But what’s so ironic and painfully telling about this project is that Honig utterly fails to recognize that she is the international standard of beauty—and in doing so fails to recognize how her white race has everything to do with the fact that the project’s image alterations are merely minor changes to makeup, jewelry taste, and white beauty ideals rooted in a history of colonialism and Western media domination. The very idea that she does not see “the patterns or the presumed archetypes of beauty” that she had been expecting tells us that she fails to see how her whiteness is the norm, and thus a privilege.
While the driving idea behind this project had an incredible amount of potential to speak towards how beauty is perceived internationally, the project would have been much more meaningful had the original portrait been of a woman whose appearance deviated from deeply rooted white beauty ideals. For example, a photo of a heavier black woman, or a curvy Latina for that matter, Photoshopped into a lighter-skinned, thinner version of herself (like L’Oreal and Pepsi have done to Beyoncé and Sofia Vergara, and what Beyoncé later did to herself in her “4” album cover) would actually show us the “othering” and exclusive project of mainstream media’s and history’s colonialist beauty ideals. (What’s more, if Germany felt so inclined to lighten Honig’s white skin, what’s to say something would have stopped them from bleaching the portrait of a woman of color?)
These “anglicized” changes, in comparison to the majority of changes made to Honig’s image, would be wholly unattainable for most women of color – and that’s what makes these kinds of images not only so telling, but dangerous. That’s because these “othering” tactics that project sometimes impossible and unattainable standards of beauty, argues Patricia Hills Collins in her book Black Feminist Thought: Knowledge, Consciousness and the Politics of Empowerment, have historically and presently influenced black women (and, I would like to add, other women of color as well) to become strangers to their own bodies. Such personal estrangement and societal alienation can follow these women into their careers, motherhood, and old age. All of this and more could have been communicated if Honig hadn’t been so oblivious to how her “Before & After” is a fundamentally racial project.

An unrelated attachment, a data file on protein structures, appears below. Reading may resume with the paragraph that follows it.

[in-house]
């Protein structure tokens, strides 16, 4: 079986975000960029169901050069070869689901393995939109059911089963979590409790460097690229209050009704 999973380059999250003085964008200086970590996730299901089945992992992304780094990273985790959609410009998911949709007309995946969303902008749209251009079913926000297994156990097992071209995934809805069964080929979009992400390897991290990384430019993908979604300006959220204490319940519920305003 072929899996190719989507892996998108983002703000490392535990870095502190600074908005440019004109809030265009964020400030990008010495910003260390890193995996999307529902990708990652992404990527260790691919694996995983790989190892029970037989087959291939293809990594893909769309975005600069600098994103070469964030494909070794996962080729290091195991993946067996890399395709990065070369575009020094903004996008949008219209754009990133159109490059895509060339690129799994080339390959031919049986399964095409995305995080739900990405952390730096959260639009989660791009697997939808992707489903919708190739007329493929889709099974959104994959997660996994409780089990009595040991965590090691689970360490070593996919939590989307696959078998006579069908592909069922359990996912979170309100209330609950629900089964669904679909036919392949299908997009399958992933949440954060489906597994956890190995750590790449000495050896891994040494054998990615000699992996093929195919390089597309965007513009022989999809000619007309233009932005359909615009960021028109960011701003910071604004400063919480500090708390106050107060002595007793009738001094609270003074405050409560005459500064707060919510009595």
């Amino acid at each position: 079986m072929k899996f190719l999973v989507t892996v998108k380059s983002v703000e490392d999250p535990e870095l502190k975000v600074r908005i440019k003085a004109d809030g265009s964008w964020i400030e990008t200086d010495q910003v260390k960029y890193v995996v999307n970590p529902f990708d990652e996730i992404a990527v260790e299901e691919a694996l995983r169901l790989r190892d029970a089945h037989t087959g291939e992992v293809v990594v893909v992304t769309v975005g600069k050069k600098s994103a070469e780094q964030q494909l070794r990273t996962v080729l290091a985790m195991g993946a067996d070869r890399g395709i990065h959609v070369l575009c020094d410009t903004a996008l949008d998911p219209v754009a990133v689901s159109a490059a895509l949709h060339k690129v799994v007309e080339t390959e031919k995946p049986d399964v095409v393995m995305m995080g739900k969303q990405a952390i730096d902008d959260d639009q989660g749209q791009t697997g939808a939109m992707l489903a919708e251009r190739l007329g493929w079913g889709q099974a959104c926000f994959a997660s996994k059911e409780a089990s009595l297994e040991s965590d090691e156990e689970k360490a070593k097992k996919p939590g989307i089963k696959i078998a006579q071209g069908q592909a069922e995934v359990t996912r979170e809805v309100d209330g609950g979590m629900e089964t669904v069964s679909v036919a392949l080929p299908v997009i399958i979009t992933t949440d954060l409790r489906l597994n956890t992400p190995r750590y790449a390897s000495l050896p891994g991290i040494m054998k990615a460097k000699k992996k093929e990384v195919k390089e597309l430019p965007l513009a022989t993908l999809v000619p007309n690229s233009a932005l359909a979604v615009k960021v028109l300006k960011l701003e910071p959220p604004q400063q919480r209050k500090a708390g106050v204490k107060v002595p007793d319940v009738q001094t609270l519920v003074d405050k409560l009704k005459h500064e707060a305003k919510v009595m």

But what’s perhaps the most disappointing is that nowhere do Honig, Buzzfeed, Mic or any of the other online platforms that reported on the project reflect on race. And neither did the vast majority of the hundreds of commenters (and the handful that did were of color). This, plain and simple, is just sad, as it only further illustrates how women of color are not only invisible to what the world understands as beautiful, but absent in immediate consciousness at large.
Honig was right to say in the project’s artist statement that each image is “intriguing and insightful in their own right; each one is a reflection of both the personal and cultural concepts of beauty that pertain to their creator.” Unfortunately, however, due to a colonialist past that continues to feed all avenues of mainstream media’s international imagery and sustains Honig’s (perhaps unintentional) blinded ignorance, her insight falls much too short. And with it, so does her project.
Alana de Hinojosa is a senior thesis student at Hampshire College, where she studies the intersection of U.S. immigration history, Latin@ cultural studies, political theory, and literary journalism. She also enjoys fiction writing, and most of her fiction revolves around love’s navigation of space, Latinidad, and stories about growing up as a mixed heritage girl. She is from California. Follow her on Twitter @alanahinojosa.